It feels like it’s been forever since I baked from a good old-fashioned, paper-bound cookbook, and I forgot how much I missed the feel of those pages. Unless you’re unreasonably careful, cookbooks always share reminders of their use, and all those drips of batter and smears of butter across flour-speckled pages remind the book that it is, indeed, loved. Flour is easily wiped from the face of my iPad (thank goodness!), but my cookbooks take a beating. I dare say they might be better for it.
The cookbook from which this recipe is adapted, The Cook and the Gardener, is one that I’ve had in my collection for nearly two years now but that has sat rather still amidst all the business bustling around it. The book is by Amanda Hesser, and basically it captures the stories and recipes that came from a year of living in the French countryside. It’s a good one, and the recipe is a good one, too. Although baking these adorable tartlettes is actually quite simple (both the methods and ingredients are of the back-to-basics sort), they end up looking like something that might belong in the front of a sweet little bakery. A French bakery, peut-être? J’espère bien!
Caramelized Apple Tartlettes
Adapted from The Cook and the Gardener (Hesser, p. 427)
For the pâte sucrée (crust):
• 1 ½ cups all-purpose flour
• 1/3 cup confectioners’ sugar
• pinch of salt
• 1 egg plus 1 egg yolk, lightly beaten
• 1 teaspoon pure vanilla extract
• ½ cup unsalted butter, cold, cut into small cubes
For the filling:
• 6 tablespoon unsalted butter
• 7 to 8 crisp apples (Honeycrisp, Granny Smith or whatever else you like), peeled, cored and quartered
• ¼ cup sugar
• 2 tablespoons brown sugar
• ½ teaspoon cinnamon
• flour for rolling out the pâte sucrée
• homemade whipped cream (optional)
To make the pâte sucrée: In the large bowl of a food processor fitted with the steel blade, place the flour, confectioners’ sugar and salt, and pulse a few times to combine. In a small bowl, whisk together the egg, egg yolk and vanilla, then add it to the flour mixture. Add the butter cubes, too, and pulse to incorporate the eggs and butter, just until the dough comes together. Transfer the dough to a lightly floured surface, and knead it for a minute or two until it’s smooth (careful not to overwork it!). Wrap the dough in plastic wrap, and let it chill in the refrigerator for 30 minutes.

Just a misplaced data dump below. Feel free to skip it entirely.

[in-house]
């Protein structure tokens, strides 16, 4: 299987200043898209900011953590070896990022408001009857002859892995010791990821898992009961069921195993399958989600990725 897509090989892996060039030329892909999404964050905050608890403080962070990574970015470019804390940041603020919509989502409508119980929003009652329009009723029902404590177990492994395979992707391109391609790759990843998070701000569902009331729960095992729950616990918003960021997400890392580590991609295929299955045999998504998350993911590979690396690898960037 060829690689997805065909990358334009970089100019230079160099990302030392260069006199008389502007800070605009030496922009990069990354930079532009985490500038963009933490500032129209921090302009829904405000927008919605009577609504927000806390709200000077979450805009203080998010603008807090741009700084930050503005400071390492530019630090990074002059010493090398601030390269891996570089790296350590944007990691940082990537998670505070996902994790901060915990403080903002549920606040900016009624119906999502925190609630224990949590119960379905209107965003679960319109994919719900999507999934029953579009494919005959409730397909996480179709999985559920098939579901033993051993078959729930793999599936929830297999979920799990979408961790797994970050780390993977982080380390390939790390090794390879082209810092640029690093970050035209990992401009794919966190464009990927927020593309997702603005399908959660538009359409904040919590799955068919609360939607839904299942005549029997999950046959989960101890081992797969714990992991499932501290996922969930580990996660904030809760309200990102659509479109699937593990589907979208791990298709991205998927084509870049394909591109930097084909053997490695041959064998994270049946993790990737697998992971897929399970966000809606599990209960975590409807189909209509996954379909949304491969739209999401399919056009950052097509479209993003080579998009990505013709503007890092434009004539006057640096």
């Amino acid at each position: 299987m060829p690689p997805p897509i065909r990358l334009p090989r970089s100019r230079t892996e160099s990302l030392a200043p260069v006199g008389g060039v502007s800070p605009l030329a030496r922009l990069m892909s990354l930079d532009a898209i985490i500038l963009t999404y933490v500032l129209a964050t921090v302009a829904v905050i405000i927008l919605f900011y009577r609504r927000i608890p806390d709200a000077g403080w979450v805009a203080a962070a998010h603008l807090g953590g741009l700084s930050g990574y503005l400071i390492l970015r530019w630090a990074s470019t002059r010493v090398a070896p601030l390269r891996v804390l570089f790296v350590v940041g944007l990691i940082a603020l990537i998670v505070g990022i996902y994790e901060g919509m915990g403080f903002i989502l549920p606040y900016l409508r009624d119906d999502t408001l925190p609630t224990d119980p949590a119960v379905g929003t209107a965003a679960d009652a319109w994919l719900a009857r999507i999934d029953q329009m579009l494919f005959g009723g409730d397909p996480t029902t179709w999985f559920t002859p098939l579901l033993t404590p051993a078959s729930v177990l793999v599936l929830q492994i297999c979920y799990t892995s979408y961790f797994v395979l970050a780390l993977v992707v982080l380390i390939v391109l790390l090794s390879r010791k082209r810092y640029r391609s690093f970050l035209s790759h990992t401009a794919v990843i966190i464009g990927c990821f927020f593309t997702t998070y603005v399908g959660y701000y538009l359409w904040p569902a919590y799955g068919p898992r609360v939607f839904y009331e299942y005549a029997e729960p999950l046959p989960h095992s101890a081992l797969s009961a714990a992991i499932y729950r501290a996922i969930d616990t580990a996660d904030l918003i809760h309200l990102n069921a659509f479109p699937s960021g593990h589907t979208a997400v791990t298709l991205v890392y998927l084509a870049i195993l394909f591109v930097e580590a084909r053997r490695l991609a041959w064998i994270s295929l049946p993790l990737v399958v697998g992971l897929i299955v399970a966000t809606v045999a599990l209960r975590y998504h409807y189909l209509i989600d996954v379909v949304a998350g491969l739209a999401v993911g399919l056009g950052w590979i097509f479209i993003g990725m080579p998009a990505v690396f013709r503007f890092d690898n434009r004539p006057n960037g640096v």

To make the filling: In a small bowl, whisk together the sugars and cinnamon. Melt the butter in a large iron skillet or cast-iron pot over medium heat. Add the apples, cut side up, and sprinkle them with the sugar/cinnamon mixture. Let the apples cook for about 8 to 10 minutes, until they just start to become soft and begin to color. Be sure to turn them from time to time so they cook evenly. Once they’re cooked, remove them from the heat, and allow them to cool.
Divide the pâte sucrée into four equal pieces, and roll each piece out on a lightly floured surface into a circle about 1/8 inch thick. Transfer the dough circles to four 4-inch tartlette molds, and press the dough firmly into them and up the sides. Run a rolling pin over top of the molds to cut off the excess dough, and save it for another use. Allow the dough-lined molds to chill in the refrigerator for 15 minutes.
Heat the oven to 400 degrees F, and place a rimmed baking sheet on the center rack. When the apples are cool and the dough has chilled, place the apples in the tartlette shells, and pile them until they form a soft mound. You should fit about 6 to 8 apple quarters into each. Press them in firmly so the apple mound isn’t more than ½ to ¾ inch higher than the rim. Spoon any extra sauce from the pan around the apples (it should come up to nearly the top of the tartlette molds).
Place the tartlettes on the baking sheet, and bake them for 25 to 30 minutes, until the pastry is cooked and the apples are caramelized. Remove them from the oven, then use potholders to place a baking sheet over the top of the tartlettes. Press the baking sheet down to condense the tartlettes, until the apples are nearly level with the rims of the molds. Some juices will spill over the sides. Allow the tartlettes to cool for a little while with the baking sheet on top. Then, carefully lift off the baking sheet on top, and lift the tartlettes off the other baking sheet. Allow the tartlettes to cool for another 10 minutes, then carefully push them out of their molds and place them on a baking rack to cool completely. Serve warm or at room temperature with a dollop of whipped cream.